When the Justice Department pointed out that many minorities have not yet signed up for free photo IDs, Kavanaugh responded that the state’s law wasn’t in effect yet, so there is no reason for anyone lacking ID to register for one.
Possibly tipping his hat, Kavanaugh said that while South Carolina’s case was “ambiguous around the margins,” the state had effectively answered the court regarding “everything core” in the law.
Perhaps the biggest surprise occurred when Bartolomucci — without prompting from the judges — appeared to question the constitutionality of the Voting Rights Act.
“If Section 5 [of the Voting Rights Act] is indeed constitutional as applied to this law, the standard of proof cannot be an impossible burden,” Bartolomucci asserted.
The accusation that the Voting Rights Act imposes impossible burdens on states has been leveled before. When the same federal court rejected Texas’s voter ID law in August, The Daily Caller News Foundation heard the same critique of the law from Michael Carvin, a veteran voting rights lawyer and partner at the law firm Jones Day.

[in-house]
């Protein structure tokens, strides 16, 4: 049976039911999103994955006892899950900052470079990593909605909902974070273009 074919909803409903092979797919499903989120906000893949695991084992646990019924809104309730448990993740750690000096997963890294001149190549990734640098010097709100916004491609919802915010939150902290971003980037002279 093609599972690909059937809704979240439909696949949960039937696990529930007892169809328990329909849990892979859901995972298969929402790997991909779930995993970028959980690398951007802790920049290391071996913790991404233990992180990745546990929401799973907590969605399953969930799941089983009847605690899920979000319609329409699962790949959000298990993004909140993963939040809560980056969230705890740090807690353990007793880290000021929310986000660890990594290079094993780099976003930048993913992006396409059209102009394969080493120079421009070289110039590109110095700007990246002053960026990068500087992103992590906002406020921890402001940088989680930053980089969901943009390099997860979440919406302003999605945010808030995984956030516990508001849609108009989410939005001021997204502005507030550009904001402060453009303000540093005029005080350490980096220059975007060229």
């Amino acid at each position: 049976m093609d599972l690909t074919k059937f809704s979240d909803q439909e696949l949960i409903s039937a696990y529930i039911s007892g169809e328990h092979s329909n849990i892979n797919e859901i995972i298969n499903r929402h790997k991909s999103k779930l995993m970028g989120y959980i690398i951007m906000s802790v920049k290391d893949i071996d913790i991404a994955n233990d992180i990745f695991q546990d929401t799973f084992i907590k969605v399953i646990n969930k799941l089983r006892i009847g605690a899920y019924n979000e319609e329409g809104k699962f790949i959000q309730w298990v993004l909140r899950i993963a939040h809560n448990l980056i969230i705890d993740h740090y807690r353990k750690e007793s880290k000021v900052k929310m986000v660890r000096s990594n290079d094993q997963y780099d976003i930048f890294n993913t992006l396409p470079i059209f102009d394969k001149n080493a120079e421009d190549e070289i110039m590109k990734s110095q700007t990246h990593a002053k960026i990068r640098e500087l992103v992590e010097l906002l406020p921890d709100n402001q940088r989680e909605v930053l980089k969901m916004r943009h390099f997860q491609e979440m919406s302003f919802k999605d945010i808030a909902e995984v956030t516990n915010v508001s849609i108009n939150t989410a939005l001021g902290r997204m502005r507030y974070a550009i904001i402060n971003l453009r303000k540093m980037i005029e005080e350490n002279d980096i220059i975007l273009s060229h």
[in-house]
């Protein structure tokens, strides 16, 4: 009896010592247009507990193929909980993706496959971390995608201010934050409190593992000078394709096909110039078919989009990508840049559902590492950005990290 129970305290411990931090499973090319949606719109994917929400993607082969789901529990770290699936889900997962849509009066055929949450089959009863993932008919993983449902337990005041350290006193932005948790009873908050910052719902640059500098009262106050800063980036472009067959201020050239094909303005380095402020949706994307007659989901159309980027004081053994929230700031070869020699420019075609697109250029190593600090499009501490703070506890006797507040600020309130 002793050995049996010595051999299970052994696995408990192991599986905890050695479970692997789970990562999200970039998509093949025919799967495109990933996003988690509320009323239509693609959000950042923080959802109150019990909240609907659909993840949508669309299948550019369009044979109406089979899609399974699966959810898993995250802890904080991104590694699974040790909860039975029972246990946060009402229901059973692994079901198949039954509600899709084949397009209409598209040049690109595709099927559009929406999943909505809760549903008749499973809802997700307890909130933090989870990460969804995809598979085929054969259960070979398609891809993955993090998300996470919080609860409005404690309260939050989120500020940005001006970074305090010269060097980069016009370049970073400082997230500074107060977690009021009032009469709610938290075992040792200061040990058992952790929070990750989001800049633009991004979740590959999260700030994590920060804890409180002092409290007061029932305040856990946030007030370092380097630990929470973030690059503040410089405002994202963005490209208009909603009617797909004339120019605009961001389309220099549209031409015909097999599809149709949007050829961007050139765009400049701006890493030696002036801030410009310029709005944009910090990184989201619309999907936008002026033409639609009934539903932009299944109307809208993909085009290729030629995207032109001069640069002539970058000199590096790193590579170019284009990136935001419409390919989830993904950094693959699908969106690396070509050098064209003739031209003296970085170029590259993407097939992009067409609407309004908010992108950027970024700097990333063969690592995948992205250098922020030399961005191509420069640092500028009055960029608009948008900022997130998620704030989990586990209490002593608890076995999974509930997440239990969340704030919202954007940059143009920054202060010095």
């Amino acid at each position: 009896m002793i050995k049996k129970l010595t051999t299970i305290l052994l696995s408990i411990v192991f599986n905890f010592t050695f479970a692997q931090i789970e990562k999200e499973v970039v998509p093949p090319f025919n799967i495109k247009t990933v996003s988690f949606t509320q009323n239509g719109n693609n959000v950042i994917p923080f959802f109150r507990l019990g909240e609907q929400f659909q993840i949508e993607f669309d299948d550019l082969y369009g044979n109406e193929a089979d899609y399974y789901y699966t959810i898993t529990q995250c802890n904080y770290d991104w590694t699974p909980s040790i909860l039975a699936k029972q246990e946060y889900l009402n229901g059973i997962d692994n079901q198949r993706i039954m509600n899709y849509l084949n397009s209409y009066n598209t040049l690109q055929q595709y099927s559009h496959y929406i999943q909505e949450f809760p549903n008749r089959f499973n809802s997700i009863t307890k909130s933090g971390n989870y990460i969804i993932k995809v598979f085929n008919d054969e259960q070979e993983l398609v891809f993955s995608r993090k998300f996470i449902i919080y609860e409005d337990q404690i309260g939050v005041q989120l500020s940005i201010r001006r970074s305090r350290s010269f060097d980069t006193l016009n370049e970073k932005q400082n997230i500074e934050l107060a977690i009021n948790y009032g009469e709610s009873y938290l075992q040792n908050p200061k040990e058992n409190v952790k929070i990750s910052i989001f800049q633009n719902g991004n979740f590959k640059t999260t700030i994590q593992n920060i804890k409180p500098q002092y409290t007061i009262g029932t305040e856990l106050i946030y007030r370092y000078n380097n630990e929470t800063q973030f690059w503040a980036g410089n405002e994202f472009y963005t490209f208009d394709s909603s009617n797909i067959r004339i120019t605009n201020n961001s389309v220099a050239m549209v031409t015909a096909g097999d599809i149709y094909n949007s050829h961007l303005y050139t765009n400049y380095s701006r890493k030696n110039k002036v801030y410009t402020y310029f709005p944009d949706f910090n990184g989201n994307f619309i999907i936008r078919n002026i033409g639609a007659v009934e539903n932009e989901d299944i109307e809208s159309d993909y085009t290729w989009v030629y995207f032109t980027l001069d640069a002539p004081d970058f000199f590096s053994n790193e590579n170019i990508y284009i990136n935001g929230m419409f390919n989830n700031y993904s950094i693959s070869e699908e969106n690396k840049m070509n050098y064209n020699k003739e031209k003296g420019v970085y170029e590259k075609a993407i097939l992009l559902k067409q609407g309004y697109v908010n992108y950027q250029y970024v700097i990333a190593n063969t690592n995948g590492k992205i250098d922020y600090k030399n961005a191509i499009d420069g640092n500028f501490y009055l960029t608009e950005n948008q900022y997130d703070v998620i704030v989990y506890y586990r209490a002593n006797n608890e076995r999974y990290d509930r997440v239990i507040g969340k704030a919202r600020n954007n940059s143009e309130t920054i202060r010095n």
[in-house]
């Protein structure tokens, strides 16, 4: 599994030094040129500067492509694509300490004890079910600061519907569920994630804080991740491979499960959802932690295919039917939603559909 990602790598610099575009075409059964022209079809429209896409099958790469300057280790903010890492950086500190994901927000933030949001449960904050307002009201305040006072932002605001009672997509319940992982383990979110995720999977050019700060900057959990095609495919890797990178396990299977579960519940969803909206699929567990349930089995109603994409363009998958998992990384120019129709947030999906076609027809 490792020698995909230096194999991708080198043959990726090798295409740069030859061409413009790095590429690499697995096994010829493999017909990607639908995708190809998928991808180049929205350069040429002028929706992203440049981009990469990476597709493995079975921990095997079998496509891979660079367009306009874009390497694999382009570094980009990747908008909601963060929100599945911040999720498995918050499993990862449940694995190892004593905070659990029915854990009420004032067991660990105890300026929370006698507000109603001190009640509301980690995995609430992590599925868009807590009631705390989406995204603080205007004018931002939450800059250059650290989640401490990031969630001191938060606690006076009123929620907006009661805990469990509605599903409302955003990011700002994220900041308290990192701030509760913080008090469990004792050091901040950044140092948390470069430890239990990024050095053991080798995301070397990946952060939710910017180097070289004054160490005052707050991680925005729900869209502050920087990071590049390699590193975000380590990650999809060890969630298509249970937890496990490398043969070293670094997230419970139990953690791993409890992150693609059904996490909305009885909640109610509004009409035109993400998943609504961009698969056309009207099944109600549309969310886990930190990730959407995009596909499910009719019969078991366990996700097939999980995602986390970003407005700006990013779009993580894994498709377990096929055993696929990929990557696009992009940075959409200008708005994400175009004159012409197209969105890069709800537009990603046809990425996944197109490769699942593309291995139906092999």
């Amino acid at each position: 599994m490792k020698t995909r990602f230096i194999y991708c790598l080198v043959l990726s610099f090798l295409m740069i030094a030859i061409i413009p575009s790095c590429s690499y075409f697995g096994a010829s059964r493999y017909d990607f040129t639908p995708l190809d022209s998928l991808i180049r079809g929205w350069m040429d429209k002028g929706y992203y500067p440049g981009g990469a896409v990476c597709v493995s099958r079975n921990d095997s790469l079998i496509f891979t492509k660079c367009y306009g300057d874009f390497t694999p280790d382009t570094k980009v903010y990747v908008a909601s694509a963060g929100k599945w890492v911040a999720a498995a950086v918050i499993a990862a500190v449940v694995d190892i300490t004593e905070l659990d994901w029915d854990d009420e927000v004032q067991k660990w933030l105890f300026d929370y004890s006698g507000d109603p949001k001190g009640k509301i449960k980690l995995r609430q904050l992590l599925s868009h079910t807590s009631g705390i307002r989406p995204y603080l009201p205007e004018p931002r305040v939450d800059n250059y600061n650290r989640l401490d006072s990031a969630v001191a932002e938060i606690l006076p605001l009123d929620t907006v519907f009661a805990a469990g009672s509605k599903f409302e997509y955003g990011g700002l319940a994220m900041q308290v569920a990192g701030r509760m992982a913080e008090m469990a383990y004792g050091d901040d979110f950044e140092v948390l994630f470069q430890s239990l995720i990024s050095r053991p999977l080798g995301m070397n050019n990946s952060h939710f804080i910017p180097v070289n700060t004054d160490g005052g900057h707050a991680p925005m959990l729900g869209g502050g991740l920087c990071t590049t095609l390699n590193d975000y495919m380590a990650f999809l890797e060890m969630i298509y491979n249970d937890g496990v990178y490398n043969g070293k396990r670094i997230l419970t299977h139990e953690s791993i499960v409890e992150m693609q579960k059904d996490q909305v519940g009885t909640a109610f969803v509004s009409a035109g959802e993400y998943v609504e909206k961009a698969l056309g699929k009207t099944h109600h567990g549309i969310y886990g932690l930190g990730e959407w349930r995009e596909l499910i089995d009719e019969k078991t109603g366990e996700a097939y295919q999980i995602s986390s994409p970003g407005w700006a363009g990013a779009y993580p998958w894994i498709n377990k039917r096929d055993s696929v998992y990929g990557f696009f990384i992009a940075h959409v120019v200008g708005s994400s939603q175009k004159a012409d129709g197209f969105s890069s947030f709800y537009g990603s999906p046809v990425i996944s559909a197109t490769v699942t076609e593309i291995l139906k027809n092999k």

“Section 5 is plainly unconstitutional, because it places the impossible burden on covered jurisdictions to prove the un-provable even in order to protect the basic integrity of their own voting systems,” Carvin said.
The court will likely rule on the case in roughly a month.
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